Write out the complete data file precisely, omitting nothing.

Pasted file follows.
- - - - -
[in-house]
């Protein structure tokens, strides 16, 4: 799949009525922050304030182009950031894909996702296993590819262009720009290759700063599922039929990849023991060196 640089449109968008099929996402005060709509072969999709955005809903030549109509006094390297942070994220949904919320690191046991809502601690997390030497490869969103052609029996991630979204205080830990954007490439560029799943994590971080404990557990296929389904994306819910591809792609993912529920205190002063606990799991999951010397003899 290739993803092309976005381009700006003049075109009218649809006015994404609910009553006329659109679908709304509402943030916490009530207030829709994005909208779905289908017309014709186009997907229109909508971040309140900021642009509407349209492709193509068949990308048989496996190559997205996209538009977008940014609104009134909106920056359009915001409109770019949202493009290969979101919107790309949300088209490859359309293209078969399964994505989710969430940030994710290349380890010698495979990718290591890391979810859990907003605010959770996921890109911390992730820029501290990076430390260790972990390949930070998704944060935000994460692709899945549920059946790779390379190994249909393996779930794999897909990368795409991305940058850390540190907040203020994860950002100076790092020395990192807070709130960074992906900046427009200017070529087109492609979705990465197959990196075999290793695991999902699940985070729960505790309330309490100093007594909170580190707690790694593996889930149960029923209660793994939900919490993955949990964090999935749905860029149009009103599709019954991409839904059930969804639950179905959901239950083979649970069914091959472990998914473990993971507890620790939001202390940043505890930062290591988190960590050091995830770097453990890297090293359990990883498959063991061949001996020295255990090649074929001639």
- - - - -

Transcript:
[in-house]
């Protein structure tokens, strides 16, 4: 799949009525922050304030182009950031894909996702296993590819262009720009290759700063599922039929990849023991060196 640089449109968008099929996402005060709509072969999709955005809903030549109509006094390297942070994220949904919320690191046991809502601690997390030497490869969103052609029996991630979204205080830990954007490439560029799943994590971080404990557990296929389904994306819910591809792609993912529920205190002063606990799991999951010397003899 290739993803092309976005381009700006003049075109009218649809006015994404609910009553006329659109679908709304509402943030916490009530207030829709994005909208779905289908017309014709186009997907229109909508971040309140900021642009509407349209492709193509068949990308048989496996190559997205996209538009977008940014609104009134909106920056359009915001409109770019949202493009290969979101919107790309949300088209490859359309293209078969399964994505989710969430940030994710290349380890010698495979990718290591890391979810859990907003605010959770996921890109911390992730820029501290990076430390260790972990390949930070998704944060935000994460692709899945549920059946790779390379190994249909393996779930794999897909990368795409991305940058850390540190907040203020994860950002100076790092020395990192807070709130960074992906900046427009200017070529087109492609979705990465197959990196075999290793695991999902699940985070729960505790309330309490100093007594909170580190707690790694593996889930149960029923209660793994939900919490993955949990964090999935749905860029149009009103599709019954991409839904059930969804639950179905959901239950083979649970069914091959472990998914473990993971507890620790939001202390940043505890930062290591988190960590050091995830770097453990890297090293359990990883498959063991061949001996020295255990090649074929001639």